We used a contralateral digital artery as a graft vessel for finger amputation in an infant. This artery graft may be harvested from the same finger, and the difference in diameter between the donor and recipient vessels is less than that for a vein graft from other areas. In cases with difficulties in harvesting a vein graft, such as in an infant, this method is useful for finger replantation. A 4-month-old girl had her left index finger amputated at the distal interphalangeal joint by scissors and finger replantation was performed. We required a graft vein for the arterial anastomosis, but there was no suitable vein on the body surface. A radial digital artery was harvested 3 mm from the amputated edge as a graft vessel for anastomosis of the ulnar digital artery. The replantation surgery was successful.
Ischial pressure sores are often observed in paraplegic patients due to spinal cord injury and are of concern. Surgical treatment is one option, and several local flaps, including fasciocutaneous flaps and musculocutaneous flaps, may be used for wound closure. However, the recurrence of ischial pressure sores is more common than that of any other pressure sores even if local flaps have already been used. Therefore, free flaps may be the next method. Several free flaps have been reported for the treatment of pressure sores such as medial plantar flaps, sole foot flaps, medial gastrocnemius flaps and latissimus dorsi musculocutaneous flaps. In our experience, the free latissimus dorsi musculocutaneous flap has sufficient volume to cover large focal defects after surgical debridement of pressure sores, and the thickness of the flap is appropriately durable. Here, we report two cases of successful closure of ischial pressure sores with a free latissimus dorsi musculocutaneous flap, and discuss the patient selection, surgery plan and advantages of this method.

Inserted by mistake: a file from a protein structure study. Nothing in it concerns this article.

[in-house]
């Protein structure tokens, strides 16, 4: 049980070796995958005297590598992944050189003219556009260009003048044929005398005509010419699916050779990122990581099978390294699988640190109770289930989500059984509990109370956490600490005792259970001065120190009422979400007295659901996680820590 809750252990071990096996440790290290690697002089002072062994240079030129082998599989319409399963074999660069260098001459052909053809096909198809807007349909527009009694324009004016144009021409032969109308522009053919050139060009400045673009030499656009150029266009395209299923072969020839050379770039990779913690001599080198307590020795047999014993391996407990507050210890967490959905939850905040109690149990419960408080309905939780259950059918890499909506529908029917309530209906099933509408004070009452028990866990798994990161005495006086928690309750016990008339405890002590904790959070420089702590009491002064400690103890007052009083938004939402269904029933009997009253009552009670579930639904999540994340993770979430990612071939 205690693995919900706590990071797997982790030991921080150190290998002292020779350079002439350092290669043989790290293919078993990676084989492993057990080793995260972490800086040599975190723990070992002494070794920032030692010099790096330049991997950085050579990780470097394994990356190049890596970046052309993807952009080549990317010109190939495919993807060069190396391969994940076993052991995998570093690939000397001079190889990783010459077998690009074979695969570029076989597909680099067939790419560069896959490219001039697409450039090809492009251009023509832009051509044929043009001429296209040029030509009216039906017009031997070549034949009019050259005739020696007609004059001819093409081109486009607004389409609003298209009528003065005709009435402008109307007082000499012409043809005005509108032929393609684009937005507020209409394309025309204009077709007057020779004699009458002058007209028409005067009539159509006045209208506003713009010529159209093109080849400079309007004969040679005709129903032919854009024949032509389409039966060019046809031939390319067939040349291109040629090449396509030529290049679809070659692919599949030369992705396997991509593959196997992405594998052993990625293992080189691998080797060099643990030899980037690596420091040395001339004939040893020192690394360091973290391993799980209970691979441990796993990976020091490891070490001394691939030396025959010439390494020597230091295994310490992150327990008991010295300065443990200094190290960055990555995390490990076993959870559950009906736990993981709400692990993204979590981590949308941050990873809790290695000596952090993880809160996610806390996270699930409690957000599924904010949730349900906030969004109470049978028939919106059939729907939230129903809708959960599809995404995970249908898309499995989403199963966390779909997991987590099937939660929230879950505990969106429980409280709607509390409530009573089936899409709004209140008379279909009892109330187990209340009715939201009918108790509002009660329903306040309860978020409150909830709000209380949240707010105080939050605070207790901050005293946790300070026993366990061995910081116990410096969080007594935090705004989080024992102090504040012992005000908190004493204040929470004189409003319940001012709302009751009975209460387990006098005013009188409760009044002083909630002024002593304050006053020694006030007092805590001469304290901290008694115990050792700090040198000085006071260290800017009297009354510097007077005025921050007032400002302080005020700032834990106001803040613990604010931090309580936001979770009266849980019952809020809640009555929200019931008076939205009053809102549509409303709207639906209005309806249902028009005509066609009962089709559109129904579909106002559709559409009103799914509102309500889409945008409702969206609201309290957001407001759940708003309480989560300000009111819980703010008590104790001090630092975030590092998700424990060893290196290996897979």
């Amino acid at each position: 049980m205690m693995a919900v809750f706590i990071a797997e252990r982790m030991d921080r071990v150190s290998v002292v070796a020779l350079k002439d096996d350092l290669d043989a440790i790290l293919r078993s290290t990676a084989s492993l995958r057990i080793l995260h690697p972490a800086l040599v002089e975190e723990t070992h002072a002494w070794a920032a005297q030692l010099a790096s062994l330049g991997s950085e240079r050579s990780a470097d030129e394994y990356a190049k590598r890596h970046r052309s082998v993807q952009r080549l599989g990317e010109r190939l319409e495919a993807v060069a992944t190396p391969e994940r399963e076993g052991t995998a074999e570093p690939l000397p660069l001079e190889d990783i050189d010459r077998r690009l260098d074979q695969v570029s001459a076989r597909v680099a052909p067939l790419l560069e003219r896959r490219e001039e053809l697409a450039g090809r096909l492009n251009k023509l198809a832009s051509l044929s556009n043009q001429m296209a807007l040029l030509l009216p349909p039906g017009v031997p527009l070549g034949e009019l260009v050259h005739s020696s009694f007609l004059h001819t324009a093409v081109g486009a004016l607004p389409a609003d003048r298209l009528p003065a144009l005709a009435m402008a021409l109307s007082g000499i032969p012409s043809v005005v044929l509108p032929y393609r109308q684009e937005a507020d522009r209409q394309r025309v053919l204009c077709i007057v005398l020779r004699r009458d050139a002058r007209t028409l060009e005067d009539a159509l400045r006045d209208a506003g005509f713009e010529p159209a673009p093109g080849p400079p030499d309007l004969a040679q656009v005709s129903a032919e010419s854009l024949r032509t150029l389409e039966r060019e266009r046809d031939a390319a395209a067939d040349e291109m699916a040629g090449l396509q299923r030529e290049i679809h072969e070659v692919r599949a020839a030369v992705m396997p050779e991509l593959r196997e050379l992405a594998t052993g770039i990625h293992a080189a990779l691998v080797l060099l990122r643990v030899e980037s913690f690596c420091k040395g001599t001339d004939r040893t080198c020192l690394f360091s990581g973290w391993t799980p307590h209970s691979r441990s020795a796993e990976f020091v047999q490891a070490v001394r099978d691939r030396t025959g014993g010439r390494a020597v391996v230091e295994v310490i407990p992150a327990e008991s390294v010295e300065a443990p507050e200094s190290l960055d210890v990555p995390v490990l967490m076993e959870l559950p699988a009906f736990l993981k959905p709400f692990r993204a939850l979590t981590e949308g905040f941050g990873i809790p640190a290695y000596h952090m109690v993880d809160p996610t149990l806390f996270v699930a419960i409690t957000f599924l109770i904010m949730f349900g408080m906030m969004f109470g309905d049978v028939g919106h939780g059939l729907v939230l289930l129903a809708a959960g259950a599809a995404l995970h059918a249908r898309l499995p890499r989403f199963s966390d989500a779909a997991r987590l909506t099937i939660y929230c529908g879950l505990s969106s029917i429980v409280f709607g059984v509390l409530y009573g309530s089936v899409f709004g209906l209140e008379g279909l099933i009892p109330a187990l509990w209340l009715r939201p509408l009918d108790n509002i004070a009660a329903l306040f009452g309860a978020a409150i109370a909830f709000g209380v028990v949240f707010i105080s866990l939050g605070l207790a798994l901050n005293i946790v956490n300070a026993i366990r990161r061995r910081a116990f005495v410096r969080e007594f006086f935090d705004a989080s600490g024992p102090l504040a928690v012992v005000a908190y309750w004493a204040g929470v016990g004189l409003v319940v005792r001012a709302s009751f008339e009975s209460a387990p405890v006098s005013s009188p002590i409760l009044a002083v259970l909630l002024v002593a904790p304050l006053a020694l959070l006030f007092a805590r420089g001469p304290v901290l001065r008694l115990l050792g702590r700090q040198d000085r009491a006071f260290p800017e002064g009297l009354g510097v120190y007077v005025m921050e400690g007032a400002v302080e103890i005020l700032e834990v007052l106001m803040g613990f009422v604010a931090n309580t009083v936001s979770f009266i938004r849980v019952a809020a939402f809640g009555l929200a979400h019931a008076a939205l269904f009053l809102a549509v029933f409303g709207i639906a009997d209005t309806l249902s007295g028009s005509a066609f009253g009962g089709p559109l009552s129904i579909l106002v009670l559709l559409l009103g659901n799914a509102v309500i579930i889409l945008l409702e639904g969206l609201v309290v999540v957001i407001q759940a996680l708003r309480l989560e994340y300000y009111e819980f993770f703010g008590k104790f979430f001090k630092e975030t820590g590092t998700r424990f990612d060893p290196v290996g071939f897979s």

A 66-year-old female developed avascular necrosis and infection of the quadriceps femoris muscle after resection of a malignant tumor in the thigh, resulting in a severe soft-tissue defect measuring 200×50 mm on the front of the thigh. Reconstructive surgery was performed using a free latissimus dorsi musculocutaneous flap approximately two months after the resection. We used the deep inferior epigastric artery as a recipient vessel because no appropriate local recipient vessels were available due to marked adhesion. The concomitant deep inferior epigastric perforator flap was used to cover the site of vascular anastomosis between the deep inferior epigastric artery and the latissimus dorsi musculocutaneous flap. The clinical course after reconstruction was satisfactory, and there was no evidence of recurrence of infection during the 2 years of follow-up. Free latissimus dorsi musculocutaneous flaps using the deep inferior epigastric artery as a recipient vessel are an effective option for reconstruction of severe soft-tissue defects in the thigh.